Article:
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Abstract This article narrates the sociohistory of the Philippines through the lens of a Sinitic minority group – the Chinese Filipinos. It provides a systematic account of the history, language policies, and educational policies in six major eras, beginning from the precolonial period until the Fifth Republic (960 – present). Concurrently, it presents a diachronic narrative on the different linguistic varieties utilized by the ethnic minority, such as English, Hokkien, Tagalog, and Philippine Hybrid Hokkien (PHH). Following an exposition on how these varieties were introduced to the ecology is a discussion focused on contact that highlights potential theories as to how Philippine contact varieties like PHH emerged. How this account contributes to the overall language ecology forms the conclusion. Overall, this article delineates the socio-historical sources that intrinsically play a significant role in the (re)description of Philippine contact varieties. In its breadth, this article goes beyond providing second-hand information, and presents ideas that can be crucial for understanding how Philippine contact languages work.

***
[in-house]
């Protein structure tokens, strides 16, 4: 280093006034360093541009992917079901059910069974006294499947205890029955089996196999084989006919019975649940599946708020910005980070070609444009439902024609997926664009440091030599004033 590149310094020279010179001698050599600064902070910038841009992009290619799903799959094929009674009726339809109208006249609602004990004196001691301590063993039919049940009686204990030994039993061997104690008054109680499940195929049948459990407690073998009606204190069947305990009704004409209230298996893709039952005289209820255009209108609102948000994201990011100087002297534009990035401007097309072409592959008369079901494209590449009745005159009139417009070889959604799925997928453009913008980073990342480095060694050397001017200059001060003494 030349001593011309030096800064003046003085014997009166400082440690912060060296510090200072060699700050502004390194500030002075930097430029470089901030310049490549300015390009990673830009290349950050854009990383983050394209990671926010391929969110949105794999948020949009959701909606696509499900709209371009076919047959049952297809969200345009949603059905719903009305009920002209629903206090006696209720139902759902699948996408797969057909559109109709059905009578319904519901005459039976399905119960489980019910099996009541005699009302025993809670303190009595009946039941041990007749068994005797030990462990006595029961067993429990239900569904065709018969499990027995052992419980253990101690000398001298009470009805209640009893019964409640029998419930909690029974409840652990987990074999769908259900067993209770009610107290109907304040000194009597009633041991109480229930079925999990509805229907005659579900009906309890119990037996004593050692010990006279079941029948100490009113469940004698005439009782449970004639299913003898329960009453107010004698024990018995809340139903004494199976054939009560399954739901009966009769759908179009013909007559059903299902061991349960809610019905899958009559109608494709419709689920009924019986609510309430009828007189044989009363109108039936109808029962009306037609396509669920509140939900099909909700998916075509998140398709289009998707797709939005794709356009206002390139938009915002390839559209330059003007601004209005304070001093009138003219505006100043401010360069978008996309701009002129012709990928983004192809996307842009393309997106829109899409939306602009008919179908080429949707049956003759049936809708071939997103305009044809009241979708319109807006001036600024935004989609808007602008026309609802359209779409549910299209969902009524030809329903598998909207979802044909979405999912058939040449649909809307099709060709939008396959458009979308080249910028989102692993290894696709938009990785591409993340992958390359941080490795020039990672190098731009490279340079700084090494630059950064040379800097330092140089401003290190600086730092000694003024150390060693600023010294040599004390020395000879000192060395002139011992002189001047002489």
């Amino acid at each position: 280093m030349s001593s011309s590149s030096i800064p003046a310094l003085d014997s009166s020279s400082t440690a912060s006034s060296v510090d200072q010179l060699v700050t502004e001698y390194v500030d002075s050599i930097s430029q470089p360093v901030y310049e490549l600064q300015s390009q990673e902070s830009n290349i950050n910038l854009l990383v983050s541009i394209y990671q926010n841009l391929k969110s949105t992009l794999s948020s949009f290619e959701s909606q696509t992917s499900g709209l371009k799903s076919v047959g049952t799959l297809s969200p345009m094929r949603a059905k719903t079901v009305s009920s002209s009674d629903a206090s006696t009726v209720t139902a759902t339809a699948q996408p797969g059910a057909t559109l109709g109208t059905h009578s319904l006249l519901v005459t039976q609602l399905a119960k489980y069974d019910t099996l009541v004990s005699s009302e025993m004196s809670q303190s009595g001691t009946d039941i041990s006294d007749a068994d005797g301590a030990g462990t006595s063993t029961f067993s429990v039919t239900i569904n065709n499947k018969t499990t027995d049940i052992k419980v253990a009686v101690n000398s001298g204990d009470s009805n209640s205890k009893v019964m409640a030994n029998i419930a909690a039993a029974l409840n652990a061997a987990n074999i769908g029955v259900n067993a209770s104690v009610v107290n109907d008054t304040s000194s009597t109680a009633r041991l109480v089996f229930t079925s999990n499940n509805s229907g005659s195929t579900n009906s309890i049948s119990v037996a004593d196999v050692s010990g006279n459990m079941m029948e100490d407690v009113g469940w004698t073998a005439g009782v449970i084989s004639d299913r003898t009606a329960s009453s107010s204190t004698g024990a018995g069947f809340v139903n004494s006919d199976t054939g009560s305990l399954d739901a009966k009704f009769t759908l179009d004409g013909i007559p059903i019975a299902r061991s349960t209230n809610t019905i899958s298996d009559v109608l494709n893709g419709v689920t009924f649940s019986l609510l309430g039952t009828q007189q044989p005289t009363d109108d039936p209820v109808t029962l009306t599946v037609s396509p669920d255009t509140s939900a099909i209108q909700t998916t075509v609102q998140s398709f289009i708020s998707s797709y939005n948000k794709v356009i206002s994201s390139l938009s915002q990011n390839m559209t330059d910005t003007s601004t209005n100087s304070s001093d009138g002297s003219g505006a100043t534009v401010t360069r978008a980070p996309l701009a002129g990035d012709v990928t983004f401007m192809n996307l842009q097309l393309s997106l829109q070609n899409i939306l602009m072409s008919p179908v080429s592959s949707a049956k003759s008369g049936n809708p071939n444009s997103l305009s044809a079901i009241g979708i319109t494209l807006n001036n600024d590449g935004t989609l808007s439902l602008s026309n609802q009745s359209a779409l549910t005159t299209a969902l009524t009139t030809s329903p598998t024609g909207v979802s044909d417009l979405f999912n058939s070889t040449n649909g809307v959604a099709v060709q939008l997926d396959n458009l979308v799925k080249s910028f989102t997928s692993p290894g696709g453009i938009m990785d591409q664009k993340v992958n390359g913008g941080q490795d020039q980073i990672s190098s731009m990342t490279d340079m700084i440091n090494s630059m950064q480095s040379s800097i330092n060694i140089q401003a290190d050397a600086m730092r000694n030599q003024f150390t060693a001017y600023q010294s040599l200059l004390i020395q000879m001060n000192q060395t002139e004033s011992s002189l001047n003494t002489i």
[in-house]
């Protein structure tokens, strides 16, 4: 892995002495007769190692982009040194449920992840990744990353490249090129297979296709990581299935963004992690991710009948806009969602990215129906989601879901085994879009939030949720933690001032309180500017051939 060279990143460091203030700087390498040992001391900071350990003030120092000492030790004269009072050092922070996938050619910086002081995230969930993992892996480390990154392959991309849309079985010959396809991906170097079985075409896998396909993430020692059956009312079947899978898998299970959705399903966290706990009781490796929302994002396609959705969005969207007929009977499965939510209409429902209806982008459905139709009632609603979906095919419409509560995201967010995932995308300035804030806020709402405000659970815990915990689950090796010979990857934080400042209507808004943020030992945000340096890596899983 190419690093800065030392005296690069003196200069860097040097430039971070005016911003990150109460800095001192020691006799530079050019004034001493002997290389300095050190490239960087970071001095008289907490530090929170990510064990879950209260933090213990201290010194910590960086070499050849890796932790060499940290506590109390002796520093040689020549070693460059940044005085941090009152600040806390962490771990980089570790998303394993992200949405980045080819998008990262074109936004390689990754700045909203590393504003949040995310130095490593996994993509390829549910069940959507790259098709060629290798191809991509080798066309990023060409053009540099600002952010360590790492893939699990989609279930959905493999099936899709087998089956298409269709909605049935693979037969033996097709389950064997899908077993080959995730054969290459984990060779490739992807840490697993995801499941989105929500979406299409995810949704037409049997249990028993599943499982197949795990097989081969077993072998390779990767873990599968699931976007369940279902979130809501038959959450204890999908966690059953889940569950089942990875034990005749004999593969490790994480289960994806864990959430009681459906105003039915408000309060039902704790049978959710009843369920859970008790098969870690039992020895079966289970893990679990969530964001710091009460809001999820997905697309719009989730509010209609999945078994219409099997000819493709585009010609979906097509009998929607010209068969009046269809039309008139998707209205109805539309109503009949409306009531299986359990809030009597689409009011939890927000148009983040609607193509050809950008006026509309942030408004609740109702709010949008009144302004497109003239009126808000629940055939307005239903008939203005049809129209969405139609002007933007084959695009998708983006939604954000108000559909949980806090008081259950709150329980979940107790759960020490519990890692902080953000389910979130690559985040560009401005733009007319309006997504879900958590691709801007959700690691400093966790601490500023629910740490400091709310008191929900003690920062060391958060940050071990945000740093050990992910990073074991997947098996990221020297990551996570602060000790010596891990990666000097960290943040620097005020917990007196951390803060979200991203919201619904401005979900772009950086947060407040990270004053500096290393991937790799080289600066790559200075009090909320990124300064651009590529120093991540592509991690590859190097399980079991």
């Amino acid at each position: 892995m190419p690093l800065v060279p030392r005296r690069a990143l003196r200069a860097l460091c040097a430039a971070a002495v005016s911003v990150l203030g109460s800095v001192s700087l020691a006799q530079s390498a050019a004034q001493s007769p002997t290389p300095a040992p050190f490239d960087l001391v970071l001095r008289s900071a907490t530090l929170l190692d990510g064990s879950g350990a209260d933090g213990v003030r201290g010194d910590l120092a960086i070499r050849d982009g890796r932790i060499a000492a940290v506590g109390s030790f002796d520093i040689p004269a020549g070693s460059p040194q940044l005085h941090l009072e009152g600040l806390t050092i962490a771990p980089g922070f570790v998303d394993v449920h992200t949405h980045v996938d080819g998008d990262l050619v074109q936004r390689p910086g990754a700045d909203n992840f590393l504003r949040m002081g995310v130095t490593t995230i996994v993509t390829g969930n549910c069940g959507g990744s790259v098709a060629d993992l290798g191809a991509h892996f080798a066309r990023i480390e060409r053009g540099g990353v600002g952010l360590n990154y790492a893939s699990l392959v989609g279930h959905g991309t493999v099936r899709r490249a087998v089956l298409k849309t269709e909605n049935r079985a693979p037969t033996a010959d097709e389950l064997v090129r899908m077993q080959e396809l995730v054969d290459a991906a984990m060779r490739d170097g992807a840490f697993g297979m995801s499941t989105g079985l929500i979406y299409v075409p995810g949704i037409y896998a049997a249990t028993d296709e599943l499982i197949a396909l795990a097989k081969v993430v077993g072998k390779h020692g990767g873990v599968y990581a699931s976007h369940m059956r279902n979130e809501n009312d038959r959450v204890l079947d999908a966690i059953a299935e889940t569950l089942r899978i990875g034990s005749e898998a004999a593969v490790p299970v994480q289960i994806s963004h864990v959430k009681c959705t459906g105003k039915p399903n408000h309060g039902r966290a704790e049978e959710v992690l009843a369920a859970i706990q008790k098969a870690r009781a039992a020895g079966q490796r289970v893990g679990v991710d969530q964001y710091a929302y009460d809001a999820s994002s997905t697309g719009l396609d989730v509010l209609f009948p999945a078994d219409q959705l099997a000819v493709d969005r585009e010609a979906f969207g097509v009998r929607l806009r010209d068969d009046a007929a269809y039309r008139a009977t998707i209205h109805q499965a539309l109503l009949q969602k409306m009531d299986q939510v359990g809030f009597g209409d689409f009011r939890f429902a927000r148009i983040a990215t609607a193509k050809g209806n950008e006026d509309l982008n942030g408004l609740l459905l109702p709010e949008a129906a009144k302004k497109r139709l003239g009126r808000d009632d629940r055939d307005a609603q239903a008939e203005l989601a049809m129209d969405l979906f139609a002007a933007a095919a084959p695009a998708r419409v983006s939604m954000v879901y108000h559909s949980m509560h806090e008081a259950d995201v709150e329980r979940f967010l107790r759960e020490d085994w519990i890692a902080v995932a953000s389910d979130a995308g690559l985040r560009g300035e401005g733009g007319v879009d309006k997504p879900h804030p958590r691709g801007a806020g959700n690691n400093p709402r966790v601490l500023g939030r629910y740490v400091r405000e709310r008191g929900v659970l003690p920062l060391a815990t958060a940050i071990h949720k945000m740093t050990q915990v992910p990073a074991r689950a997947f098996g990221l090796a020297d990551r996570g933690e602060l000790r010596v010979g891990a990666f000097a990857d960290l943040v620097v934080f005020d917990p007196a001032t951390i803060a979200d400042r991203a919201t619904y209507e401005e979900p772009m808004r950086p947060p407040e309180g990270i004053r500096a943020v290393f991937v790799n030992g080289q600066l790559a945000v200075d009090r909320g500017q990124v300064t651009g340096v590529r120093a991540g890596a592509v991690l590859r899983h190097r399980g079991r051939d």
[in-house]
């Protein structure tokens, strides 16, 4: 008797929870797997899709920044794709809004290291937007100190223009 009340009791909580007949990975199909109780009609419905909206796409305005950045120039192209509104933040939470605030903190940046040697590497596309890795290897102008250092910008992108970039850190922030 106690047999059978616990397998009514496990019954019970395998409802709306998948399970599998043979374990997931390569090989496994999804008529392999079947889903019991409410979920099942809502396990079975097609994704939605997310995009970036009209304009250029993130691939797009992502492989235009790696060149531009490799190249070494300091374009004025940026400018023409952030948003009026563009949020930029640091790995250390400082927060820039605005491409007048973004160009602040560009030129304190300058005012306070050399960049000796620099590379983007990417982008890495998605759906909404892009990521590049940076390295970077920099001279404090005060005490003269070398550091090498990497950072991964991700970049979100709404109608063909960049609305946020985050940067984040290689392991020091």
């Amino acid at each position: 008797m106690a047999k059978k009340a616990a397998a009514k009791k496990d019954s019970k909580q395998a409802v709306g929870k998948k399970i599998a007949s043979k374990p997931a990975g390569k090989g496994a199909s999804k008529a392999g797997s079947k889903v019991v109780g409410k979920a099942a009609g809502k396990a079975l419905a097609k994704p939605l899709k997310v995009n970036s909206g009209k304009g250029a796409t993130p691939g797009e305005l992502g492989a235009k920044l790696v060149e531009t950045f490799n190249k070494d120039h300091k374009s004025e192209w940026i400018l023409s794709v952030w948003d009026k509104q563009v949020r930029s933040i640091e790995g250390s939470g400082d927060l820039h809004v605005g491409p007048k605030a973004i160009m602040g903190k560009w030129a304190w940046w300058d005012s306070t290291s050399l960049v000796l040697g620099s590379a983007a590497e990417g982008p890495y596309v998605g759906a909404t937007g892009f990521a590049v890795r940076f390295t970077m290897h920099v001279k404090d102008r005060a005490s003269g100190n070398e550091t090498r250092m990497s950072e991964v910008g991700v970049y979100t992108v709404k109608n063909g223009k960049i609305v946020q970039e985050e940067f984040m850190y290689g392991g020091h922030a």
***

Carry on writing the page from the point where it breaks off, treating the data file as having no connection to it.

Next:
Osborne, Dana. "The making of “deep language” in the Philippines." Language, Culture and Society 3, no. 1 (June 18, 2021): 58–81. http://dx.doi.org/10.1075/lcs.20008.osb.
Abstract This analysis interrogates one of the most highly recognizable, but little understood metalinguistic descriptors of language in the contemporary Philippine linguistic scene: the concept of “deep language.” Here, “deep language” is explored as a complex, polysemous term generally used to describe homegrown conceptualizations of “pure” forms of Philippine-type languages and speakers. The contemporary understanding of “deep language” in the Philippines is theorized to have been informed by a complex combination of folk and academic discourses that have percolated throughout shared ideologies and conceptualizations of language since national independence at mid-20th century. The metric of “depth” in the analysis of language is shown to function centrally as a conceptual metaphor that enables everyday speakers to theorize person-types and the passage of time in a folk chronotope reckoned through the sign of language.
Rodríguez, Rebeca Fernández. "Lexicography in the Philippines (1600–1800)." Historiographia Linguistica 41, no. 1 (June 10, 2014): 1–32. http://dx.doi.org/10.1075/hl.41.1.01rod.